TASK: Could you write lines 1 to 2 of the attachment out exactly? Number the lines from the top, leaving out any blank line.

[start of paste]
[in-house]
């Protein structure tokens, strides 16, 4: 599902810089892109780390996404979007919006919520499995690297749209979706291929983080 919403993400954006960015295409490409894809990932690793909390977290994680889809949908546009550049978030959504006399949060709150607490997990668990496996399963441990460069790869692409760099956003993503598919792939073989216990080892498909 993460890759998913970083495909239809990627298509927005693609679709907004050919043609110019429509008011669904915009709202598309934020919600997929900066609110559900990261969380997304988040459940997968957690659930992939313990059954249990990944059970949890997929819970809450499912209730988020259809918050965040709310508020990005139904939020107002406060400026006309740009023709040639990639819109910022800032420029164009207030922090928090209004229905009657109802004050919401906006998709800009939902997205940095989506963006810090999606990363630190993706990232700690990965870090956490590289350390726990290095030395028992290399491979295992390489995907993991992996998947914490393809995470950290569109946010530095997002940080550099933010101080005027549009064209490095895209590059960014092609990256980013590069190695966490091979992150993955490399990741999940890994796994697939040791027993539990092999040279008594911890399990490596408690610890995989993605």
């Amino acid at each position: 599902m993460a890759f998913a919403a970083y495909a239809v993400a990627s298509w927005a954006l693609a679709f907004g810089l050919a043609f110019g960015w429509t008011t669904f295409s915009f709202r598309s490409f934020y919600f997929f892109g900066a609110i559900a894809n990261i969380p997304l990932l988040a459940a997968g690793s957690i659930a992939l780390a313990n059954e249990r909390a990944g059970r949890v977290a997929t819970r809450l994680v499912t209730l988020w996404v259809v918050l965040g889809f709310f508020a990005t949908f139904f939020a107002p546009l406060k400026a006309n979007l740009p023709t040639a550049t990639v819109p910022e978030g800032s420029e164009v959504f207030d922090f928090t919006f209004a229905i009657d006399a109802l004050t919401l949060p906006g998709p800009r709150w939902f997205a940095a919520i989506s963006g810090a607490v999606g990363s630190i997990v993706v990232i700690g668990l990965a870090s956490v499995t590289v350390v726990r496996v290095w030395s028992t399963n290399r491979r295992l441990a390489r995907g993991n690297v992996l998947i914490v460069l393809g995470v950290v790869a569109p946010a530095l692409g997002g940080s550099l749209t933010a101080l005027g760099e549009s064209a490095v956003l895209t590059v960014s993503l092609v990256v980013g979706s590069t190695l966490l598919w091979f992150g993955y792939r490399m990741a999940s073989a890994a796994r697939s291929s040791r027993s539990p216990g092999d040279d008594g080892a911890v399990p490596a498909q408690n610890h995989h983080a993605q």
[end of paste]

[in-house]
């Protein structure tokens, strides 16, 4: 599902810089892109780390996404979007919006919520499995690297749209979706291929983080 919403993400954006960015295409490409894809990932690793909390977290994680889809949908546009550049978030959504006399949060709150607490997990668990496996399963441990460069790869692409760099956003993503598919792939073989216990080892498909 993460890759998913970083495909239809990627298509927005693609679709907004050919043609110019429509008011669904915009709202598309934020919600997929900066609110559900990261969380997304988040459940997968957690659930992939313990059954249990990944059970949890997929819970809450499912209730988020259809918050965040709310508020990005139904939020107002406060400026006309740009023709040639990639819109910022800032420029164009207030922090928090209004229905009657109802004050919401906006998709800009939902997205940095989506963006810090999606990363630190993706990232700690990965870090956490590289350390726990290095030395028992290399491979295992390489995907993991992996998947914490393809995470950290569109946010530095997002940080550099933010101080005027549009064209490095895209590059960014092609990256980013590069190695966490091979992150993955490399990741999940890994796994697939040791027993539990092999040279008594911890399990490596408690610890995989993605």